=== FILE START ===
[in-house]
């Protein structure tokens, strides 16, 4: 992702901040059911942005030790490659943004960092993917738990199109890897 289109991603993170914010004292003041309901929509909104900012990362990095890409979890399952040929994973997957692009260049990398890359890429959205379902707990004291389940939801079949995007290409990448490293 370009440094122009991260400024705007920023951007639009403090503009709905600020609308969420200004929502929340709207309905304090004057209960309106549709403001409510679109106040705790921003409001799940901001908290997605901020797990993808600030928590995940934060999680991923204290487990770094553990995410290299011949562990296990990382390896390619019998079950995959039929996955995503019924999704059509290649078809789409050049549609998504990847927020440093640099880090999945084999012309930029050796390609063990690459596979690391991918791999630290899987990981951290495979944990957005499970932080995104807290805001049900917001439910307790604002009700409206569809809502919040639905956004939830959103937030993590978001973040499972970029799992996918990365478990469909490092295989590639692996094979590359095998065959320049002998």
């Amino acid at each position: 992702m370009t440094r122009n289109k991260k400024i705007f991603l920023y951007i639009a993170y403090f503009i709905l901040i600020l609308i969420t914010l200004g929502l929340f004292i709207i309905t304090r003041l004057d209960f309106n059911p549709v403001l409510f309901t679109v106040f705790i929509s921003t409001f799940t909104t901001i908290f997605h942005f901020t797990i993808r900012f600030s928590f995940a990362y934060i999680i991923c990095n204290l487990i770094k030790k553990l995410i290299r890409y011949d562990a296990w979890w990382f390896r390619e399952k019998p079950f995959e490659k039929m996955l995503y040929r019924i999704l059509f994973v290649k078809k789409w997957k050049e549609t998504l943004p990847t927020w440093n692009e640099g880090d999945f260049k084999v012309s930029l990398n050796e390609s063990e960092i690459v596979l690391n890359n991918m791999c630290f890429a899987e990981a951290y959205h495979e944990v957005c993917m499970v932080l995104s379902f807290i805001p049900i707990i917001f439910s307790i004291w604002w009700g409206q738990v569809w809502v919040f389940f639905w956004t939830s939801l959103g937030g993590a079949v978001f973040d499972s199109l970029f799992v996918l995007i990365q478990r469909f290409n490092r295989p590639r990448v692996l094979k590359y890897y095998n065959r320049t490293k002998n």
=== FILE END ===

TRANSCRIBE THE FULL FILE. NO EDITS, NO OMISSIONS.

[in-house]
């Protein structure tokens, strides 16, 4: 992702901040059911942005030790490659943004960092993917738990199109890897 289109991603993170914010004292003041309901929509909104900012990362990095890409979890399952040929994973997957692009260049990398890359890429959205379902707990004291389940939801079949995007290409990448490293 370009440094122009991260400024705007920023951007639009403090503009709905600020609308969420200004929502929340709207309905304090004057209960309106549709403001409510679109106040705790921003409001799940901001908290997605901020797990993808600030928590995940934060999680991923204290487990770094553990995410290299011949562990296990990382390896390619019998079950995959039929996955995503019924999704059509290649078809789409050049549609998504990847927020440093640099880090999945084999012309930029050796390609063990690459596979690391991918791999630290899987990981951290495979944990957005499970932080995104807290805001049900917001439910307790604002009700409206569809809502919040639905956004939830959103937030993590978001973040499972970029799992996918990365478990469909490092295989590639692996094979590359095998065959320049002998």
């Amino acid at each position: 992702m370009t440094r122009n289109k991260k400024i705007f991603l920023y951007i639009a993170y403090f503009i709905l901040i600020l609308i969420t914010l200004g929502l929340f004292i709207i309905t304090r003041l004057d209960f309106n059911p549709v403001l409510f309901t679109v106040f705790i929509s921003t409001f799940t909104t901001i908290f997605h942005f901020t797990i993808r900012f600030s928590f995940a990362y934060i999680i991923c990095n204290l487990i770094k030790k553990l995410i290299r890409y011949d562990a296990w979890w990382f390896r390619e399952k019998p079950f995959e490659k039929m996955l995503y040929r019924i999704l059509f994973v290649k078809k789409w997957k050049e549609t998504l943004p990847t927020w440093n692009e640099g880090d999945f260049k084999v012309s930029l990398n050796e390609s063990e960092i690459v596979l690391n890359n991918m791999c630290f890429a899987e990981a951290y959205h495979e944990v957005c993917m499970v932080l995104s379902f807290i805001p049900i707990i917001f439910s307790i004291w604002w009700g409206q738990v569809w809502v919040f389940f639905w956004t939830s939801l959103g937030g993590a079949v978001f973040d499972s199109l970029f799992v996918l995007i990365q478990r469909f290409n490092r295989p590639r990448v692996l094979k590359y890897y095998n065959r320049t490293k002998n």